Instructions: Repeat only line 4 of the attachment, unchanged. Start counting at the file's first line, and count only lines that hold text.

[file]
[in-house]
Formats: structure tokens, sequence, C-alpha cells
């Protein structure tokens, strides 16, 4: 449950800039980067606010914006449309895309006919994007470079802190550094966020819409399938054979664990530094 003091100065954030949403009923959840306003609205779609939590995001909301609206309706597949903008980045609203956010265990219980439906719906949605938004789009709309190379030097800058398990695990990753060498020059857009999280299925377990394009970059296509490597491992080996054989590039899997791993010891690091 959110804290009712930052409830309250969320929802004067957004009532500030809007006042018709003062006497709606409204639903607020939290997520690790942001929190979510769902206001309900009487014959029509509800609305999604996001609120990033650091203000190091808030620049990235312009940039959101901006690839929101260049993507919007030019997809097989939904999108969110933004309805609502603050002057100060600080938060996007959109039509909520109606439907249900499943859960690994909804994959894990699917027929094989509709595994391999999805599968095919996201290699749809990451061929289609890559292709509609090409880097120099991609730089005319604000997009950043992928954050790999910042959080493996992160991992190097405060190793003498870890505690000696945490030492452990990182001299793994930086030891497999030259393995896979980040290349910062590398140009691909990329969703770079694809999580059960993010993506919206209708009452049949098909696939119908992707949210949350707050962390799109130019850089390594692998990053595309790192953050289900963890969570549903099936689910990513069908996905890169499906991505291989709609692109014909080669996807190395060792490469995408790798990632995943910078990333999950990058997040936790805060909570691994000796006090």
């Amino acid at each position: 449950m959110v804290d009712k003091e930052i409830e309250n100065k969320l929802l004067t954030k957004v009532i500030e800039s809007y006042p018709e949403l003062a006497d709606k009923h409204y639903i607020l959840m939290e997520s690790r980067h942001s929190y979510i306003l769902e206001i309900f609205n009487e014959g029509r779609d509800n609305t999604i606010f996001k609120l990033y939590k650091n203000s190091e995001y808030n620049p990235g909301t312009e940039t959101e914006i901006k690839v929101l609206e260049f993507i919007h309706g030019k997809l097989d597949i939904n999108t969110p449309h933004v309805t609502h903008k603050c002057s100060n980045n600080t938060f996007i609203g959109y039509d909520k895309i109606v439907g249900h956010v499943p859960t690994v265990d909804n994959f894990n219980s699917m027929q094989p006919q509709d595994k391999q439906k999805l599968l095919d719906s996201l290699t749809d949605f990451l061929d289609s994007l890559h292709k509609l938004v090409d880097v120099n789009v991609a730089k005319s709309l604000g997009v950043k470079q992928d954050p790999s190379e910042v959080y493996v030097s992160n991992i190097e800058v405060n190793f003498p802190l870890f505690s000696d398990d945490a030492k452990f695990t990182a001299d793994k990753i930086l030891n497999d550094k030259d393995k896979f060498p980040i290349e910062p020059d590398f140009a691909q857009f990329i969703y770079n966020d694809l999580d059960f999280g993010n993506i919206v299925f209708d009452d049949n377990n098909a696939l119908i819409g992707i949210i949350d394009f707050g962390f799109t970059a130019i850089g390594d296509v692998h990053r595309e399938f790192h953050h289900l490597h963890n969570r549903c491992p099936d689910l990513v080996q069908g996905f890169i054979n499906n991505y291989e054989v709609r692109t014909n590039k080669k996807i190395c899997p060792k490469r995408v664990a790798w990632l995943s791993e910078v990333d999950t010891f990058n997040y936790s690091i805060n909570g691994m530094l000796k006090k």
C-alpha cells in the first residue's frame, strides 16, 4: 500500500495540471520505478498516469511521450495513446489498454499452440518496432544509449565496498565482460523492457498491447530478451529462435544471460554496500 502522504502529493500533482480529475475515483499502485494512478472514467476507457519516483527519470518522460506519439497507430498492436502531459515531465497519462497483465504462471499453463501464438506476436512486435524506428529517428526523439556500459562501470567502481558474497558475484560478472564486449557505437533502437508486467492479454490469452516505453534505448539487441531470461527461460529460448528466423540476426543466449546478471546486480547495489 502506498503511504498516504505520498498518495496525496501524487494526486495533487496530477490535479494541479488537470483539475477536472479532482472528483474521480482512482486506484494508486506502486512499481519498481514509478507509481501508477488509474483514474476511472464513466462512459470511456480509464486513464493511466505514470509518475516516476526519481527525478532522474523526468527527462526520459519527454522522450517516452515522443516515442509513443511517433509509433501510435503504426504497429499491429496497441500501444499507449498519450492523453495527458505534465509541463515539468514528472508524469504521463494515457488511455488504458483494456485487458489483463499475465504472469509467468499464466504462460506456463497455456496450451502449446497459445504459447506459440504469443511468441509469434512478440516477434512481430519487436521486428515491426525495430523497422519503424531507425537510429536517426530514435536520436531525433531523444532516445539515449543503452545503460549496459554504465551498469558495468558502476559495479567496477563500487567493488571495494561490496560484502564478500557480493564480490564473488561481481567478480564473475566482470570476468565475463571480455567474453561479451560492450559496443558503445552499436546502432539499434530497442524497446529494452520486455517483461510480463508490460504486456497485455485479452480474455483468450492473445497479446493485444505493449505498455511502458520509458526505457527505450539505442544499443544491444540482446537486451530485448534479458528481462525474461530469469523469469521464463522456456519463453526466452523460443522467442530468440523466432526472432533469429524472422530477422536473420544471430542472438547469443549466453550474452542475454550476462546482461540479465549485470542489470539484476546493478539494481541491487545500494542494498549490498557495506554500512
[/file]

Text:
């Amino acid at each position: 449950m959110v804290d009712k003091e930052i409830e309250n100065k969320l929802l004067t954030k957004v009532i500030e800039s809007y006042p018709e949403l003062a006497d709606k009923h409204y639903i607020l959840m939290e997520s690790r980067h942001s929190y979510i306003l769902e206001i309900f609205n009487e014959g029509r779609d509800n609305t999604i606010f996001k609120l990033y939590k650091n203000s190091e995001y808030n620049p990235g909301t312009e940039t959101e914006i901006k690839v929101l609206e260049f993507i919007h309706g030019k997809l097989d597949i939904n999108t969110p449309h933004v309805t609502h903008k603050c002057s100060n980045n600080t938060f996007i609203g959109y039509d909520k895309i109606v439907g249900h956010v499943p859960t690994v265990d909804n994959f894990n219980s699917m027929q094989p006919q509709d595994k391999q439906k999805l599968l095919d719906s996201l290699t749809d949605f990451l061929d289609s994007l890559h292709k509609l938004v090409d880097v120099n789009v991609a730089k005319s709309l604000g997009v950043k470079q992928d954050p790999s190379e910042v959080y493996v030097s992160n991992i190097e800058v405060n190793f003498p802190l870890f505690s000696d398990d945490a030492k452990f695990t990182a001299d793994k990753i930086l030891n497999d550094k030259d393995k896979f060498p980040i290349e910062p020059d590398f140009a691909q857009f990329i969703y770079n966020d694809l999580d059960f999280g993010n993506i919206v299925f209708d009452d049949n377990n098909a696939l119908i819409g992707i949210i949350d394009f707050g962390f799109t970059a130019i850089g390594d296509v692998h990053r595309e399938f790192h953050h289900l490597h963890n969570r549903c491992p099936d689910l990513v080996q069908g996905f890169i054979n499906n991505y291989e054989v709609r692109t014909n590039k080669k996807i190395c899997p060792k490469r995408v664990a790798w990632l995943s791993e910078v990333d999950t010891f990058n997040y936790s690091i805060n909570g691994m530094l000796k006090k």